Bio / Photographer Statement

Zachary Wakeman is a nature photographer based in Central New York.  Growing up hiking and camping in the woods of the Adirondack and Tug Hill regions of upstate New York instilled in Zach a passion for nature. 

In 2005, Zach had something of an epiphany while in the mountains of Alaska's Glacier Bay National Park; never good with words, Zach felt that by taking up photography, he could better express the beauty of the wild places he experienced.

It has been a long process, with much trial and error, and missed photographs along the way.  Fittingly, Zach has wound up honing his craft in the region that first sparked his passion for nature.       

Zach used a Canon digital camera and lenses, a tripod, and a couple of filters as the tools to capture the images on this site.  Although luck is an inherent component of many good photographs, many more are the result of being in the right spot at the right time and this often takes a lot of work.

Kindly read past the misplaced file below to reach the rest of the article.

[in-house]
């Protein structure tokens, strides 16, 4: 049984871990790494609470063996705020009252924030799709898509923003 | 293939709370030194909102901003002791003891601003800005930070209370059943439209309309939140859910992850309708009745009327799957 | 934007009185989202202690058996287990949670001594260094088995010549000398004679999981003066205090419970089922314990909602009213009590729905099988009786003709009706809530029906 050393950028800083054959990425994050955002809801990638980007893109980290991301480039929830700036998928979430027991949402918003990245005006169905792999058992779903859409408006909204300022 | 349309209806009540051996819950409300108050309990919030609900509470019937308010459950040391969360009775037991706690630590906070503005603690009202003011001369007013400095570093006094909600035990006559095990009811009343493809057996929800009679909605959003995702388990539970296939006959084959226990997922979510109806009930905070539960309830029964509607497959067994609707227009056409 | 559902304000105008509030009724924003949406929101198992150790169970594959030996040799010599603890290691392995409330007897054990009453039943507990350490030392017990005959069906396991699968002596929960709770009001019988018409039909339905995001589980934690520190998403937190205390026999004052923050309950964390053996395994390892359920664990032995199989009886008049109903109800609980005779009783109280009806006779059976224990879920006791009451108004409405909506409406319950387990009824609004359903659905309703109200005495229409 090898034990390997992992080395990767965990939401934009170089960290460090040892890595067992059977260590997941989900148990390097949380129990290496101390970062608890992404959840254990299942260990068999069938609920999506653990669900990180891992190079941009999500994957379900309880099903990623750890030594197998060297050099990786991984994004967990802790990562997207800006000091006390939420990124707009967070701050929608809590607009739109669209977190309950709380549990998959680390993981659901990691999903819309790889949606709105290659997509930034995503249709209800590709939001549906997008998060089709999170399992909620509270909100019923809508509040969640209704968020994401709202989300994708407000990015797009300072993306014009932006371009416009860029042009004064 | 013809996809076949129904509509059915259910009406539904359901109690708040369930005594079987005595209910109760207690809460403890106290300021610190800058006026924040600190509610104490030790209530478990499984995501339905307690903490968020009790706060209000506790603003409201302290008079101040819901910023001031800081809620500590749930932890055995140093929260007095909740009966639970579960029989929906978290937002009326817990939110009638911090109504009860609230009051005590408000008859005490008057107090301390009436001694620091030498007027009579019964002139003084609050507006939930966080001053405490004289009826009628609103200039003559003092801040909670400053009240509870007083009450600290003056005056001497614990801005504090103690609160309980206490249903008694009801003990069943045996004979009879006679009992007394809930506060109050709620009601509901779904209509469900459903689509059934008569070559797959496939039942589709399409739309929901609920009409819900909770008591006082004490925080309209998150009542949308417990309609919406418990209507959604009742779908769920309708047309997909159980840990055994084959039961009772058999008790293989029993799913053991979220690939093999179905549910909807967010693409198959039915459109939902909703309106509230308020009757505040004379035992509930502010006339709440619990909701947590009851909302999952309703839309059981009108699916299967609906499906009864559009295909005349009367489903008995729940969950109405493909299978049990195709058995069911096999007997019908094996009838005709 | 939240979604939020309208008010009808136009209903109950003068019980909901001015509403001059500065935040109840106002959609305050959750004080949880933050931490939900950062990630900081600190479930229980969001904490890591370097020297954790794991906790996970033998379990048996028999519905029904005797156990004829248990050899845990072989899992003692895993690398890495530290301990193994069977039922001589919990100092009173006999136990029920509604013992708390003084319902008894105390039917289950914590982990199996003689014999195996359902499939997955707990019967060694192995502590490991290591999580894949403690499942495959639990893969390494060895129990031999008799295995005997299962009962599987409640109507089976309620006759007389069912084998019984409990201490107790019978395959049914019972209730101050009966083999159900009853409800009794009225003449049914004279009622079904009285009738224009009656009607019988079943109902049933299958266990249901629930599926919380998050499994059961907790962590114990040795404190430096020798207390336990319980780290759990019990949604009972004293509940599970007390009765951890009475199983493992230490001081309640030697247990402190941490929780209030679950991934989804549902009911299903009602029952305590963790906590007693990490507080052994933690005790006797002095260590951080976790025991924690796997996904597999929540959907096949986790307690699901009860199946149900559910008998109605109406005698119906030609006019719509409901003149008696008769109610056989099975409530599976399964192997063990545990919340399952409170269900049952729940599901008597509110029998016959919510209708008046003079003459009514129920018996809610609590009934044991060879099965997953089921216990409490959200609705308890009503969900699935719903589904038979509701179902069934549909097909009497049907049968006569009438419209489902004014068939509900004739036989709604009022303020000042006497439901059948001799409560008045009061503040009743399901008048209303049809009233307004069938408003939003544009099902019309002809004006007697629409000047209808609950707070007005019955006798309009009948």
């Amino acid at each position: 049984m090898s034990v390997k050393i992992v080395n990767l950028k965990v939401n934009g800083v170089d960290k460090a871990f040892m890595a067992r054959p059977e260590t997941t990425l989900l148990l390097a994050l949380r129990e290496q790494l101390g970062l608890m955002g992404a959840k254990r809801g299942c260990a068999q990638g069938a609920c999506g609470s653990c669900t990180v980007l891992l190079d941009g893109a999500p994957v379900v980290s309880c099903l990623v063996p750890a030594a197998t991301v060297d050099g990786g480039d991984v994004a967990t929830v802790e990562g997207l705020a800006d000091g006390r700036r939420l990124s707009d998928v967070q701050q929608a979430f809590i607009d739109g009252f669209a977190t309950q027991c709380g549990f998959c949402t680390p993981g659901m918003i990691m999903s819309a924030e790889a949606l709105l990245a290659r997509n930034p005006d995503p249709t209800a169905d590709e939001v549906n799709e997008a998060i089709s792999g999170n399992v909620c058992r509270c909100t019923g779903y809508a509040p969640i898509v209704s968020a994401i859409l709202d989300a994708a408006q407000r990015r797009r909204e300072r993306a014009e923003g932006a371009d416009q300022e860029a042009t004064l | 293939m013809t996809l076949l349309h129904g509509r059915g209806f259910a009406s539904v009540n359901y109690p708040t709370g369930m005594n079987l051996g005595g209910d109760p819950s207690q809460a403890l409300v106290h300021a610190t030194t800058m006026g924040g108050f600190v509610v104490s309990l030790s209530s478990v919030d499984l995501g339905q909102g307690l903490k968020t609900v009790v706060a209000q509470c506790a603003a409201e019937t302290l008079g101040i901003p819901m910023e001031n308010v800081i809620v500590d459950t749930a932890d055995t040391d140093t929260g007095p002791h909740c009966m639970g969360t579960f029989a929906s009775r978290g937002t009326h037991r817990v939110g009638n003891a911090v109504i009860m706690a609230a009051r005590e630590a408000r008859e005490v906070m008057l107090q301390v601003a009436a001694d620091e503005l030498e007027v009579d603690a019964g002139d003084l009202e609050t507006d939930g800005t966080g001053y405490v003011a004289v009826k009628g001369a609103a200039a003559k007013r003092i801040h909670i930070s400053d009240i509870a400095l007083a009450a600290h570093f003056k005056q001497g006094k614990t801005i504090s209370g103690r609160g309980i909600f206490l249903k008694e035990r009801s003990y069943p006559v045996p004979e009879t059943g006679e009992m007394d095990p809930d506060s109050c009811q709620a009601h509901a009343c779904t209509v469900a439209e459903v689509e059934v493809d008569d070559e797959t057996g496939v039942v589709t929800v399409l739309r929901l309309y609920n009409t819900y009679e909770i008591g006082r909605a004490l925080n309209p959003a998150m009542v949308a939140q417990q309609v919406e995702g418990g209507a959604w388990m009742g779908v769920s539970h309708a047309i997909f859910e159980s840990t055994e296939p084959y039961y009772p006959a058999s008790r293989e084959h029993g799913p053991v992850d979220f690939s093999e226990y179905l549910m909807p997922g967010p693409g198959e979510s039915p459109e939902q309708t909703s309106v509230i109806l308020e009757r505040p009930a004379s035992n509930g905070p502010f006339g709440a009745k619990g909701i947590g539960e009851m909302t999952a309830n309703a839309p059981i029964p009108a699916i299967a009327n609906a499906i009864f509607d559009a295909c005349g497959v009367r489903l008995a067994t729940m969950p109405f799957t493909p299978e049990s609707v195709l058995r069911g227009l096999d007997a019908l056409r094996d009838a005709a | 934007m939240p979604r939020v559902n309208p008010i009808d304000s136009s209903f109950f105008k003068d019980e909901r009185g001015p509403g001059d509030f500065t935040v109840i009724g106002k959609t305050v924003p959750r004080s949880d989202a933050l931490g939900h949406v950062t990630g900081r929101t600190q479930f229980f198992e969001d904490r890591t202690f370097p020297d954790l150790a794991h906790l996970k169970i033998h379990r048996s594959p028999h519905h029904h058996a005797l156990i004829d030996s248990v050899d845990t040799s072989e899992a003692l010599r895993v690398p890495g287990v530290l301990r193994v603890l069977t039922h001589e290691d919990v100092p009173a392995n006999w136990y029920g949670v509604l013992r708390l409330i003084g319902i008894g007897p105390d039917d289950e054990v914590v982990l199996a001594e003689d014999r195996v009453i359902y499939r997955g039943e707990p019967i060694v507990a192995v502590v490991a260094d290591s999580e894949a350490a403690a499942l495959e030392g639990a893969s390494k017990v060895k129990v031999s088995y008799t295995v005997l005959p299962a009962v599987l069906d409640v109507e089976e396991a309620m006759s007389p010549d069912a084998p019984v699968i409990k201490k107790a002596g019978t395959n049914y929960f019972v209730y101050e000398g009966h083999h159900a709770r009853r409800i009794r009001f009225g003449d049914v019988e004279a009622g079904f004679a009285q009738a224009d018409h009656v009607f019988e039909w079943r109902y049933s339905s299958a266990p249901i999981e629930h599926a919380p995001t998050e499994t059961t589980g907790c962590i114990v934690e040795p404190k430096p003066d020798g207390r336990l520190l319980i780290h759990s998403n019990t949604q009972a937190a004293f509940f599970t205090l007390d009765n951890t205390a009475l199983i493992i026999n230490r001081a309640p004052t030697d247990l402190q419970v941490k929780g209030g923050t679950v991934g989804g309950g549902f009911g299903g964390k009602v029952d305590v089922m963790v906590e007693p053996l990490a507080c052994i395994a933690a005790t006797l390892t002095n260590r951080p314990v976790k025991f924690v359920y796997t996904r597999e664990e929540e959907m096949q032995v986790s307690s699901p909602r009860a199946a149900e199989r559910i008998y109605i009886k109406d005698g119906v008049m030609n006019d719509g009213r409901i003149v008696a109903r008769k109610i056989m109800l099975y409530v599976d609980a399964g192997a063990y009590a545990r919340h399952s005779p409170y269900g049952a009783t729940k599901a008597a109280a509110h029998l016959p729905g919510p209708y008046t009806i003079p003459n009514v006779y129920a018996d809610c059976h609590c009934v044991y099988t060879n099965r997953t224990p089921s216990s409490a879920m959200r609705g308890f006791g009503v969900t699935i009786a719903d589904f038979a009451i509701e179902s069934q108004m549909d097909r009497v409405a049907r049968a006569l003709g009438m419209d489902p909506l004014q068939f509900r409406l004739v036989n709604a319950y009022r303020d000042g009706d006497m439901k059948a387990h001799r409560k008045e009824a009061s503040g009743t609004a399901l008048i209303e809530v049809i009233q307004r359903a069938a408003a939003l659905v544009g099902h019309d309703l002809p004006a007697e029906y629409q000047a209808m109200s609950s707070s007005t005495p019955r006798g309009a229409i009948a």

Many of the images on this site were taken only after a long hike, an overnight trip, research, enduring harsh weather, hours in a blind, or a combination of these.  This is all part of the enjoyment for Zach, who tries to get out in the field as often as possible.

Part of using a digital camera requires that they are processed using the "digital darkroom".  Zach uses CS4 to make the basic adjustments such as exposure, shadow/highlights, and sharpening.  Zach doesn't use HDR techniques or alter his images to misrepresent the scene as he saw it. 

Many techniques are available now in photographic software that eliminate the use of tools such as the graduated neutral density filter and polarizer.  Being a bit "old school" as far as digital photography goes,  Zach prefers to use his filters which eliminates time spent behind a computer screen. 

It is Zach's goal for his images to replicate the scene as he saw it at the moment the shutter snapped. It is Zach's hope that his images may inspire others to get out and enjoy nature.  Be it a walk in the woods, putting out a bird feeder, or even becoming a member of a conservation organization.


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